Nanotechnology & the Sun Used to Disinfect Water

     (CN) — Access to clean water is a major issue in many developing nations, which rely on time-consuming or energy-intensive processes to treat the water and make it safe for humans to drink. But a new technique may bypass those problems, giving poorer nations and communities a shot at avoiding the health issues from drinking contaminated water.
     In a paper published Monday in the journal Nature Nanotechnology, researchers present a nanostructured device about half the size of a postage stamp that disinfects water more efficiently than existing techniques.
     Current strategies for disinfecting water include boiling — which consumes fuel — or by putting it in a plastic bottle so ultraviolet rays can kill the microbes. The latter method typically requires six to 48 hours, which limits the amount of water that can be disinfected.
     “Our device looks like a little rectangle of black glass. We just dropped it into the water and put everything under the sun, and the sun did all the work,” Chong Liu, lead author of the report, said.
     Sunlight falling on the device triggers the formation of hydrogen peroxide and other disinfecting chemicals. The experiments showed that the device can kill more than 99.999 percent of bacteria in only 20 minutes.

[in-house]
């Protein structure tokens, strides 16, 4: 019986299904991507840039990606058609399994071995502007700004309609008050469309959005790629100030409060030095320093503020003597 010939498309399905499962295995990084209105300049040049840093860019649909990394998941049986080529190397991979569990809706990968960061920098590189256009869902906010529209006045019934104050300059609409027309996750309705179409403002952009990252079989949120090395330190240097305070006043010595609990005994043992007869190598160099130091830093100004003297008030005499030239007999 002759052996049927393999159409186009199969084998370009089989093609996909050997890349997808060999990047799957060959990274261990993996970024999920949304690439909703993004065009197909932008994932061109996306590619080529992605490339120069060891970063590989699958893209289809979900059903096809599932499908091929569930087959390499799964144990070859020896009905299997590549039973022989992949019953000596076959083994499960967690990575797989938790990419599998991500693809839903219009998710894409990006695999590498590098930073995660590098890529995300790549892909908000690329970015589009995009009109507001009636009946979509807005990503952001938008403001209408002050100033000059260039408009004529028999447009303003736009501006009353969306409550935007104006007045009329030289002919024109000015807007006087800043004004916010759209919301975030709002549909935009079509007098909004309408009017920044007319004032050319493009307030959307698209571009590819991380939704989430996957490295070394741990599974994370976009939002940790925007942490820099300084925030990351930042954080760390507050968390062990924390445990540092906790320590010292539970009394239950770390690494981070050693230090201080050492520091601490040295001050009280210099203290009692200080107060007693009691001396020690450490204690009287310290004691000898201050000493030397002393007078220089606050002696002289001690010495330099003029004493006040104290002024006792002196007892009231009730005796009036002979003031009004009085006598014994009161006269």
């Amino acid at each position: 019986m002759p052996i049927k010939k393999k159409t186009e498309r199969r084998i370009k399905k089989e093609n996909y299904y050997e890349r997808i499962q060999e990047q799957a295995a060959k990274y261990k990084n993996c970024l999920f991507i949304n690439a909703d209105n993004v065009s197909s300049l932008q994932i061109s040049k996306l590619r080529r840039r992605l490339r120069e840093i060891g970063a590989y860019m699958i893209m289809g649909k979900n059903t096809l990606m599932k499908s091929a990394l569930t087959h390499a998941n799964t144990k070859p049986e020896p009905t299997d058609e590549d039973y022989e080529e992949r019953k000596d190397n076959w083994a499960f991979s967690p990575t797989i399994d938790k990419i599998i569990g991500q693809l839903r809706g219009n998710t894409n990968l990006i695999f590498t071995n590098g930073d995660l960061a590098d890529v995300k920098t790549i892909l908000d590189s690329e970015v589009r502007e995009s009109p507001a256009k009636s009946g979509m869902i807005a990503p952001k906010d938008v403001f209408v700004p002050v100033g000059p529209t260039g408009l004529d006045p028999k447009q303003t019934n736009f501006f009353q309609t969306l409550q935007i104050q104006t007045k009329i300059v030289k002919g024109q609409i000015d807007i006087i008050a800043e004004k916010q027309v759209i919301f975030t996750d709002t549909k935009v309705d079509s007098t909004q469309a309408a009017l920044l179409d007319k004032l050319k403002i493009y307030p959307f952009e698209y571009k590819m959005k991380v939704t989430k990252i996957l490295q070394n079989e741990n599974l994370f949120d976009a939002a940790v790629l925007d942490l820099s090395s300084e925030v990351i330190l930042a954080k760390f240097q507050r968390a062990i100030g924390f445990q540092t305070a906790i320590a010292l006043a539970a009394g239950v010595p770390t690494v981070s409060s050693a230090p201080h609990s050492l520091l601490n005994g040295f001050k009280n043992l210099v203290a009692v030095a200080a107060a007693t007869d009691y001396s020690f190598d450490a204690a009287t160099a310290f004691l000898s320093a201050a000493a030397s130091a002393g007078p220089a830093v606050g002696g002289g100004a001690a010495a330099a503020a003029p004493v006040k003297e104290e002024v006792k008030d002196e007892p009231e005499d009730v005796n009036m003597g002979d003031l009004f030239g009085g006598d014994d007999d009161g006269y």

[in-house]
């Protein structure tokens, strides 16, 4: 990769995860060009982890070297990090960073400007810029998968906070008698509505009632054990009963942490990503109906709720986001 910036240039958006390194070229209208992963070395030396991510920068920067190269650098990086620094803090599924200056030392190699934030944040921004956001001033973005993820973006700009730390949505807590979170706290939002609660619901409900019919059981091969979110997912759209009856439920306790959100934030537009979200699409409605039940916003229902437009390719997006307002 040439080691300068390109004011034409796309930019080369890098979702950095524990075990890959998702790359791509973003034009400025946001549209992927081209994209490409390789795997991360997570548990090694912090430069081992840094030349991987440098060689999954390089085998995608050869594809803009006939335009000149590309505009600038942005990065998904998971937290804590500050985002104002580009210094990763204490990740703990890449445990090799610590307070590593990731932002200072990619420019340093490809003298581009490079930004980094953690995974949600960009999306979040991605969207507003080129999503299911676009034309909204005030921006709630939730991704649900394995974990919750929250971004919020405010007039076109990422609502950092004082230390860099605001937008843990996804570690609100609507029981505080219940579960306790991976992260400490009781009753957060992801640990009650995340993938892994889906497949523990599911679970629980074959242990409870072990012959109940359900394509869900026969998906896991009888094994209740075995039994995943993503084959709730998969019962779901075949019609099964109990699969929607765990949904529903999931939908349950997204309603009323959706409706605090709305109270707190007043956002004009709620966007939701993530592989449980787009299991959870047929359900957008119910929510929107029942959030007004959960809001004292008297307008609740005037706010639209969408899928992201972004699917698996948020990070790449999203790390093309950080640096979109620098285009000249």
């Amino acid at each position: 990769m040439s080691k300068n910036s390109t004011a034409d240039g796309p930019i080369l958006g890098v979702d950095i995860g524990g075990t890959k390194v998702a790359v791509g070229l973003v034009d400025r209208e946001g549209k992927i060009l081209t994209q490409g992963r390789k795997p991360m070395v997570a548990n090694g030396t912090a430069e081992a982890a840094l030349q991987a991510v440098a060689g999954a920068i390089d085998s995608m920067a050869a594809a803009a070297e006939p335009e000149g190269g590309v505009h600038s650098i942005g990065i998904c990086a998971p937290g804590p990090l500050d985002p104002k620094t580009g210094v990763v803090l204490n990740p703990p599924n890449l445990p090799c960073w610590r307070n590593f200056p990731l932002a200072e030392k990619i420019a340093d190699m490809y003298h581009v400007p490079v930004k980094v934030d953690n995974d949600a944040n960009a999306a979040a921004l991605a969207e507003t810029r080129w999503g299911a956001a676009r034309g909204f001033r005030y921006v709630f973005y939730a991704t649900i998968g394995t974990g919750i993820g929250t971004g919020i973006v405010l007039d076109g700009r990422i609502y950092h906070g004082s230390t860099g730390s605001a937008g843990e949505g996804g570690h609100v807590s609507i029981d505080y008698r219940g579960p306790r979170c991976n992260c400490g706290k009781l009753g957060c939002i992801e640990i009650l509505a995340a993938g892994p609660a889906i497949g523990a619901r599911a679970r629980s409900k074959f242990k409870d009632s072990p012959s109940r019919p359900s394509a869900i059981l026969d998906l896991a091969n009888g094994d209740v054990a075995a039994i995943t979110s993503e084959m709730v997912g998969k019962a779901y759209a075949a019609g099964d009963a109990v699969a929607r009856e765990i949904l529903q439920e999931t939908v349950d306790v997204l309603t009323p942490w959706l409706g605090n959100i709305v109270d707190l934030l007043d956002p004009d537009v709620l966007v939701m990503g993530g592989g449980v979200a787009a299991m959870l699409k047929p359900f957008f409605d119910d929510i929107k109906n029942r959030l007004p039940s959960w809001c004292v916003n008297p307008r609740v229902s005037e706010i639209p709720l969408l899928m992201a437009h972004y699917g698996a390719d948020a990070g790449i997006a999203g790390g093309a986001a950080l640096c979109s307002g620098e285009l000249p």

The team uses molybdenum disulfide as a photocatalyst, which, when hit by incoming light, leads to electrons leaving their normal position, leaving the electrons and the “holes” they leave behind excited to take part in chemical reactions.
     While molybdenum disulfide is an industrial lubricant, it begins to act like a photocatalyst and it abandons many of its commercial functions.
     Molybdenum disulfide is also cheap and simple to make, which is important for widespread use in developing nations. It also absorbs a broader range of
     The device looks like a fingerprint when examined with an electron microscope, with many closely spaced lines that researchers call “nanoflakes” of molybdenum disulfide. To the naked eye, the device resembles the walls of a labyrinth atop a rectangle of glass.
     The technique is not foolproof, however, since it does not remove chemical pollutants from water and has only been tested on three strains of bacteria. But the researchers say there is no reason to think it would not kill other strains and types of microbes like viruses.
     “It’s very exciting to see that by just designing a material you can achieve a good performance. It really works,” said Liu. “Our intention is to solve environmental pollution problems so people can live better.”

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